2015 in review


As we embark on a New Year, I would like to say thankyou for reading my blog. In turn, I have alternately  been moved to tears, laughter and happiness by your writing. May you have a blessed 2016. I have a feeling it will be a better year for us all. xxx

The WordPress.com stats helper monkeys prepared a 2015 annual report for this blog.

Here’s an excerpt:

The concert hall at the Sydney Opera House holds 2,700 people. This blog was viewed about 14,000 times in 2015. If it were a concert at Sydney Opera House, it would take about 5 sold-out performances for that many people to see it.

Click here to see the complete report.

Festivities of 2015



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At a time when I wanted to be up and running, my back screamed ‘no!’  Pain medication was upped and I have needed to lay flat in between all the craziness of the season. I know I shall require further surgery, but there is a lot to consider. Two people who are dear to me have had major issues since their spinal operations. It is indeed a risky business. There is also the cost, rehabilitation and time spent recovering to think about. It does my head in. My neurosurgeon has said that it will provide no relief from pain, though structurally shall be necessary. I wait and I breathe through it. I hope to get through 2016 without surgery. I am going to plan better and have adequate rest between outings. Adapting and accepting what is… No more running around. It has been good, this stopping. I didn’t have Wi-Fi until yesterday, and I lost my phone somewhere in our new home. I pottered and played games with my daughter. We talked and organized. It was grand.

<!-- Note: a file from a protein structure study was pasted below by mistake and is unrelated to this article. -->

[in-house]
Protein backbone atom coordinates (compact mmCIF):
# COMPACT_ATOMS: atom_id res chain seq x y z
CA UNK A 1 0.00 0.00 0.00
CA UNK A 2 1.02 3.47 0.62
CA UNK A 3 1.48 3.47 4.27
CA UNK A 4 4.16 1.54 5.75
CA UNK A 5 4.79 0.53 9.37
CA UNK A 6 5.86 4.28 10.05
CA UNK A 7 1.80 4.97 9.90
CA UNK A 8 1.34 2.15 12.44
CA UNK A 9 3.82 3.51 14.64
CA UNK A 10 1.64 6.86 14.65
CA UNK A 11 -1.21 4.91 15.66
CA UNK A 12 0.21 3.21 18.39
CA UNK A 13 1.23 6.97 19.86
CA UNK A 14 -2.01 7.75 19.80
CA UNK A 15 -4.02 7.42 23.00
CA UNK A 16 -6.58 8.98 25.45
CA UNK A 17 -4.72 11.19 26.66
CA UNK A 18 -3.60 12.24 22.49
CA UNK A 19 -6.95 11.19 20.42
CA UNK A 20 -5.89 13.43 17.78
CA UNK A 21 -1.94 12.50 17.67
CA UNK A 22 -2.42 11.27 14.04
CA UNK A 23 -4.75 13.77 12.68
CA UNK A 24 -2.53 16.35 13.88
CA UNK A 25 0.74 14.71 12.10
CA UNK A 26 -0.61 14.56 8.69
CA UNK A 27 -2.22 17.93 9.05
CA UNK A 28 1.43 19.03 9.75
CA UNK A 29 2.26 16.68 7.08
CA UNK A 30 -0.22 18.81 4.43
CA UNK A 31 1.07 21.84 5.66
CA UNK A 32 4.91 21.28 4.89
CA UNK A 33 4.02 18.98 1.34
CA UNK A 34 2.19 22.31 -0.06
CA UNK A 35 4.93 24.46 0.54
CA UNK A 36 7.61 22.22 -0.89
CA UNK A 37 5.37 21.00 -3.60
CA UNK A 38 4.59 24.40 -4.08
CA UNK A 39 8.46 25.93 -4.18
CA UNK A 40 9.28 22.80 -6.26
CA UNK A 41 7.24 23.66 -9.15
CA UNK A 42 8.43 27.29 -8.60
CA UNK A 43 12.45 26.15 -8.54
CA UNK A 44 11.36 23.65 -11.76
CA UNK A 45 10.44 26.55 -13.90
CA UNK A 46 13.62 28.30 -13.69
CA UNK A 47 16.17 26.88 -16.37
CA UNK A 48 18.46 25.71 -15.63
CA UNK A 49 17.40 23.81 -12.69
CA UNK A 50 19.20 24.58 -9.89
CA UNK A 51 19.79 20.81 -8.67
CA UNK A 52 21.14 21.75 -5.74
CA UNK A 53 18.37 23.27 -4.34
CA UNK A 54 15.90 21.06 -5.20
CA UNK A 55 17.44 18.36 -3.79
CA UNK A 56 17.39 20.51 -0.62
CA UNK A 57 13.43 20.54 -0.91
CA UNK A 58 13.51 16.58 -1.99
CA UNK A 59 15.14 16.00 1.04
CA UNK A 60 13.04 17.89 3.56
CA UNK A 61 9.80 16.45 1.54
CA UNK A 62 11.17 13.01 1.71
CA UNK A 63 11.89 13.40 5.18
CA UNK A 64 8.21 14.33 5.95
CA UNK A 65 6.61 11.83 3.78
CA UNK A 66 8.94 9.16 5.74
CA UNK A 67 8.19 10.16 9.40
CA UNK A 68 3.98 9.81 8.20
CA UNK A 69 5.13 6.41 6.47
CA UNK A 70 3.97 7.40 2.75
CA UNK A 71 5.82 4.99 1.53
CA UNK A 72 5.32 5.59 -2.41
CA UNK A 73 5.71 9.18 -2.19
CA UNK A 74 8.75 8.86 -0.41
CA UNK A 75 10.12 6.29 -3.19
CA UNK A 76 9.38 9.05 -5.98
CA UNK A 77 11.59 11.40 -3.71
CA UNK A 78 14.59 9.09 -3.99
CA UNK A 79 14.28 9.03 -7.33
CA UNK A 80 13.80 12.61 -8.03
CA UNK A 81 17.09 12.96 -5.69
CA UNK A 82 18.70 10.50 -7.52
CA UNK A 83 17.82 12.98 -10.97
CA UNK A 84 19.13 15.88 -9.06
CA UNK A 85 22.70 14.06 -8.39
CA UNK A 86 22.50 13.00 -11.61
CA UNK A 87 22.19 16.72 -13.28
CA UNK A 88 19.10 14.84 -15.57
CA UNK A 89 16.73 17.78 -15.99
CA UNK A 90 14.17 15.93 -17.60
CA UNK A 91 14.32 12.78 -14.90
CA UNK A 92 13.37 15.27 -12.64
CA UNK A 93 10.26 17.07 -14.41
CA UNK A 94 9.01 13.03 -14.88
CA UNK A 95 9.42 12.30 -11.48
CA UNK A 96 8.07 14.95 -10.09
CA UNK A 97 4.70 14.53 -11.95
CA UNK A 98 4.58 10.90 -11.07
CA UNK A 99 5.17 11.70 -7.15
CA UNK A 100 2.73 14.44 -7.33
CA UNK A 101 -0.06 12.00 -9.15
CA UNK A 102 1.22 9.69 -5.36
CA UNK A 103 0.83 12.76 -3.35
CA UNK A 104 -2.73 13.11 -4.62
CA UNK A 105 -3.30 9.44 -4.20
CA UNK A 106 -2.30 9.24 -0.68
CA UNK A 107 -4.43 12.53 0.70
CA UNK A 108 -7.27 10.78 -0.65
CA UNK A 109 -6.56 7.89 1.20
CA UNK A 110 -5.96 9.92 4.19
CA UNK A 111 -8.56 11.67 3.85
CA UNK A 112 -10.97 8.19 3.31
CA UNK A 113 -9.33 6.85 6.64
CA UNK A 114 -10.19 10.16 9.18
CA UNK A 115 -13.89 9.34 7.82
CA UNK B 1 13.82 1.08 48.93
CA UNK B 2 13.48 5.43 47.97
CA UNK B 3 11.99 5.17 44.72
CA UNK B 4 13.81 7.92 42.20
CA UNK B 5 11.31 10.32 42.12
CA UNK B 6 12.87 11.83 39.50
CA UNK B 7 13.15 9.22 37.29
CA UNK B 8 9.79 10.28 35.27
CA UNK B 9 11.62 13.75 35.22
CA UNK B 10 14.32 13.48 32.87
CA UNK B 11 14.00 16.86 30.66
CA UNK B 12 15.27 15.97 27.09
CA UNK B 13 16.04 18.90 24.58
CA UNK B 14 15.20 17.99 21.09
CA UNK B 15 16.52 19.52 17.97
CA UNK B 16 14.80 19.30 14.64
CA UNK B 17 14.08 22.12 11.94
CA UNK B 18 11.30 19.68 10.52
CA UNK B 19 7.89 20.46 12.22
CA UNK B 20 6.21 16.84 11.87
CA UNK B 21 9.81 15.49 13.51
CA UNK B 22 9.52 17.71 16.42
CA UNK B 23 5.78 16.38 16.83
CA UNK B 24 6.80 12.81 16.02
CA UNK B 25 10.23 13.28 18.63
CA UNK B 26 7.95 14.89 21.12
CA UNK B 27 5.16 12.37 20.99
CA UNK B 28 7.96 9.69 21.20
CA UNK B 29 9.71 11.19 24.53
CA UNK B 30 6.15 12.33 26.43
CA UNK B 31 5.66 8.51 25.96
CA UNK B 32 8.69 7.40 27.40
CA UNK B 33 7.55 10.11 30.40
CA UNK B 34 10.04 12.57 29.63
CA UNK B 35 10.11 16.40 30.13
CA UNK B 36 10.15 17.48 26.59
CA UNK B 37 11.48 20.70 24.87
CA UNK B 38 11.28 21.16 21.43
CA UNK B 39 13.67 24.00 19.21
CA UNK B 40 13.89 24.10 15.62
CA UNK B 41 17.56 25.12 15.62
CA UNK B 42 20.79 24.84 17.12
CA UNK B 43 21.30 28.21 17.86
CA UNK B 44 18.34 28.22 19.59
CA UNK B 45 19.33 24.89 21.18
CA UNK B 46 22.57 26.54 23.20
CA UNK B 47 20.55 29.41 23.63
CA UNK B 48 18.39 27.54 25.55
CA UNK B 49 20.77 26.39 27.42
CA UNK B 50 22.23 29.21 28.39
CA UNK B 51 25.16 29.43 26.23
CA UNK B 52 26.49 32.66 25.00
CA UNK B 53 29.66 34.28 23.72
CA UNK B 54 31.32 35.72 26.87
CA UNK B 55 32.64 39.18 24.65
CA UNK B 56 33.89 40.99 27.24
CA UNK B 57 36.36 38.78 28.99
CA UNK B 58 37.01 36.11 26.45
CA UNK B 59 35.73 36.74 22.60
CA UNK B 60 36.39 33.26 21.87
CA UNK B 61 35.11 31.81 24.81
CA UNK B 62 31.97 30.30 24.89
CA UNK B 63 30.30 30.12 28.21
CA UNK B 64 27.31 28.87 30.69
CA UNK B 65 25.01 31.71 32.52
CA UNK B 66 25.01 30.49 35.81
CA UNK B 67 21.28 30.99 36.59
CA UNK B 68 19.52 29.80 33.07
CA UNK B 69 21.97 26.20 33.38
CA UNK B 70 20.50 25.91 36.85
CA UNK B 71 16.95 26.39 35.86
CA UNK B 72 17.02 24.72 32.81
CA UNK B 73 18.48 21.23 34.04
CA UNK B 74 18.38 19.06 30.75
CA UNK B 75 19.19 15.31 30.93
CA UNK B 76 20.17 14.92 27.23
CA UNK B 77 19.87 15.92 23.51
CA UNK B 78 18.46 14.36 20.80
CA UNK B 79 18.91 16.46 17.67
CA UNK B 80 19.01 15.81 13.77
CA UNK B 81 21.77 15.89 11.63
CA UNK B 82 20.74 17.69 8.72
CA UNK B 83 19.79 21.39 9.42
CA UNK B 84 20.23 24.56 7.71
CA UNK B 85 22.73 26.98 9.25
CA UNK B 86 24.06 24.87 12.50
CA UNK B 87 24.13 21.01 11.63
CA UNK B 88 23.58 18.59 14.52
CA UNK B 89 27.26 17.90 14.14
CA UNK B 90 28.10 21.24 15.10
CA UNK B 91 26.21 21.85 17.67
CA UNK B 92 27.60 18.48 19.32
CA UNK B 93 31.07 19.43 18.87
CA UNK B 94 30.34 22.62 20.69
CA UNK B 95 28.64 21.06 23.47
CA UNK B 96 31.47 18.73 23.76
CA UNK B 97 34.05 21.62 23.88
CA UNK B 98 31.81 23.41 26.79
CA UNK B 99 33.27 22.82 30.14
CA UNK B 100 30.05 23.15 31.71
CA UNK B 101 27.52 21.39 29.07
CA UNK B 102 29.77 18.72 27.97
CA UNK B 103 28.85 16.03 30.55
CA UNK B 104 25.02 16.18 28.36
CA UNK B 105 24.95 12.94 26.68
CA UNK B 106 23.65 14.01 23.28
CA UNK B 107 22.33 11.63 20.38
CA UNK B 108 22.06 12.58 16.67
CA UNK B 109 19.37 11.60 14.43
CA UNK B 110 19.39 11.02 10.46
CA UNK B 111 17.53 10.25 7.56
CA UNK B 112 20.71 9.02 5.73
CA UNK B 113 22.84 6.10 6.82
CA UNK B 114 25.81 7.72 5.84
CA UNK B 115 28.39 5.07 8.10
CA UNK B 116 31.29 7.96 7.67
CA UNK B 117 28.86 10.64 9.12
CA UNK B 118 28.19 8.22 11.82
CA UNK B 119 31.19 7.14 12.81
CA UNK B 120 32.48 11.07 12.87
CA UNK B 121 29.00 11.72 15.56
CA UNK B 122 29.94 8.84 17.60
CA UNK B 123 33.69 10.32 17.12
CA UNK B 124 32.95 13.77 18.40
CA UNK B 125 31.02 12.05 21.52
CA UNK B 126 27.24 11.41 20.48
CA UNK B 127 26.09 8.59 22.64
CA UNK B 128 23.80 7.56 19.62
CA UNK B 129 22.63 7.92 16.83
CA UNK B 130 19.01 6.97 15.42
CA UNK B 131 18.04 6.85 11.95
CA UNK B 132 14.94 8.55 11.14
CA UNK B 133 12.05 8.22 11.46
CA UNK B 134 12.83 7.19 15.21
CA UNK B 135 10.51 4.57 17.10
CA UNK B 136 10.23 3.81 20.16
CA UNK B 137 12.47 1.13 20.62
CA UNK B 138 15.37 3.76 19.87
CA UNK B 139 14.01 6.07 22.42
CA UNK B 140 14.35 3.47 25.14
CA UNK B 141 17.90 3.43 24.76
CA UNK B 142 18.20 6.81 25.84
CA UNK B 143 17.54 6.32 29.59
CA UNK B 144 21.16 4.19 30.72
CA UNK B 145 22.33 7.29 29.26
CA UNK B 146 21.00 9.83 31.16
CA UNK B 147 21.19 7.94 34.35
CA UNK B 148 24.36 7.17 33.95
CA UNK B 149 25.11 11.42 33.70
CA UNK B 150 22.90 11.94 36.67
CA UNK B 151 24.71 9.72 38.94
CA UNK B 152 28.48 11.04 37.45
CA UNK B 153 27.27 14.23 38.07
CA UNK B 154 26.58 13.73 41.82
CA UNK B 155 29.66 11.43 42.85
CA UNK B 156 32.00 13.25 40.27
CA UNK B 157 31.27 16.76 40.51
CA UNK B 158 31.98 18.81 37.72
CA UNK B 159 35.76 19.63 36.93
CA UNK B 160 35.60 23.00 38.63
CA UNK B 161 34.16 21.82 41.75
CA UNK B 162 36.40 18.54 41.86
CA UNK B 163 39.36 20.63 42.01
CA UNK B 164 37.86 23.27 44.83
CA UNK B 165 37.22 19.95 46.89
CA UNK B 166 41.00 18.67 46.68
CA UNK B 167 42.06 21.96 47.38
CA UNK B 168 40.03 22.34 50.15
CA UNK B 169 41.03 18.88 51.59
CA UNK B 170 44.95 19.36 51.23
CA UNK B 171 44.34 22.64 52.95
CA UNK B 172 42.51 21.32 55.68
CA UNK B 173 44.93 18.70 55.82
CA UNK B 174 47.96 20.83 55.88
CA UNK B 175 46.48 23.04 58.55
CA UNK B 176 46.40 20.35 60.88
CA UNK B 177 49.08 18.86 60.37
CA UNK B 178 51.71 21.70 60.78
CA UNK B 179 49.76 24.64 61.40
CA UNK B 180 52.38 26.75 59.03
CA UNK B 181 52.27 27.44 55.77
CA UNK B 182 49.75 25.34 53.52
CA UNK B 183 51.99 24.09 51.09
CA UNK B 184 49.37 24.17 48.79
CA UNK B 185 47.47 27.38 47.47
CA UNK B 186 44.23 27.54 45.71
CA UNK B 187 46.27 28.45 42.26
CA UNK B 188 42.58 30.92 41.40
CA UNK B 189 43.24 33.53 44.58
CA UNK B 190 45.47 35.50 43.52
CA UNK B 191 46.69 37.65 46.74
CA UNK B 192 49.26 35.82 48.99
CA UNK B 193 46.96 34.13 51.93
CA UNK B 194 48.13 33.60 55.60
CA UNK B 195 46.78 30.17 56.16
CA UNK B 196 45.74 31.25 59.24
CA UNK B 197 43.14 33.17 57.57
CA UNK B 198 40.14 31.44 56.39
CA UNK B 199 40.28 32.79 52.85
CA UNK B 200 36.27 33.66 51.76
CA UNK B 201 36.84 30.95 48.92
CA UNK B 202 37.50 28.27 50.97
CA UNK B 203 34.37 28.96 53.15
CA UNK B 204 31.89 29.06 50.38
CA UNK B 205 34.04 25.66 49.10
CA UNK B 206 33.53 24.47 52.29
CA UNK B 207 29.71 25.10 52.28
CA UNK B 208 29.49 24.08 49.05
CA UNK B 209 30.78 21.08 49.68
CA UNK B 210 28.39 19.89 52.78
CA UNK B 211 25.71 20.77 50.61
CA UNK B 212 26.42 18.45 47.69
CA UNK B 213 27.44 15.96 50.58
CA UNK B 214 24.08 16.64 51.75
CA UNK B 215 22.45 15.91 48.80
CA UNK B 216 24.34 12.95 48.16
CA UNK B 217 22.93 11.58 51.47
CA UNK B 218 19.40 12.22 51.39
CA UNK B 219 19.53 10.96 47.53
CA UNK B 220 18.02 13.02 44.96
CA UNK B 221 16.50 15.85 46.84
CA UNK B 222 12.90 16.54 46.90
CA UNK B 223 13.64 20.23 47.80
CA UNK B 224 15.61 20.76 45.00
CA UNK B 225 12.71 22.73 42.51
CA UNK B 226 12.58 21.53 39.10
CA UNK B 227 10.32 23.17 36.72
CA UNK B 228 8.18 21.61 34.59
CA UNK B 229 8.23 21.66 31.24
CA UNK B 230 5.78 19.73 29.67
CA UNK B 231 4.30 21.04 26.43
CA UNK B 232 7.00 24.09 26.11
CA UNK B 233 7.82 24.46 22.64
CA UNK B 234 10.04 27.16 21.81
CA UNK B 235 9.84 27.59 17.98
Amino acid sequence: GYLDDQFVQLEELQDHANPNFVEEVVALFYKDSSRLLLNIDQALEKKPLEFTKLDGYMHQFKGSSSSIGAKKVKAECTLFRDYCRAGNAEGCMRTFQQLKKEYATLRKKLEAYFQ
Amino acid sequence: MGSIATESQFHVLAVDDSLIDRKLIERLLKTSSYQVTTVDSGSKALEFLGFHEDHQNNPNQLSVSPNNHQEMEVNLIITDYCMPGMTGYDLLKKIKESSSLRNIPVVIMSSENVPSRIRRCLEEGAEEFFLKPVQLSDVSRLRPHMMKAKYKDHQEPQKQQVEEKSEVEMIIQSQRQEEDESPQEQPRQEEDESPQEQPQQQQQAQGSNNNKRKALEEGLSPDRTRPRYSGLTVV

I made a trip into Sydney before Christmas, and caught up with these wonderful friends. There was torrential rain, and we got wet as we explored our ever-changing city. Anything can happen in Sydney, and you meet wondrous characters, such as this cluster of elves.

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We went to see some local lights with two majestic Samoyed’s and didn’t get far as everyone wanted to pat, photograph and talk to them! They did meet The Grinch and Santa Claus, however.

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Christmas Day, we went to our friend Dianne’s for lunch. She had a lovely assortment of relatives and friends at her place, and Santa even made an appearance! I sampled Yorkshire pudding, bread and butter sauce, trifle and a vegetarian feast. Dianne loves Christmas, and by the time you leave her house, you tend to adore it too. The warmth around that table was outstanding. It was a celebratory feast, for Dianne has faced the eye of a storm and is still standing. How she did it, I just don’t know.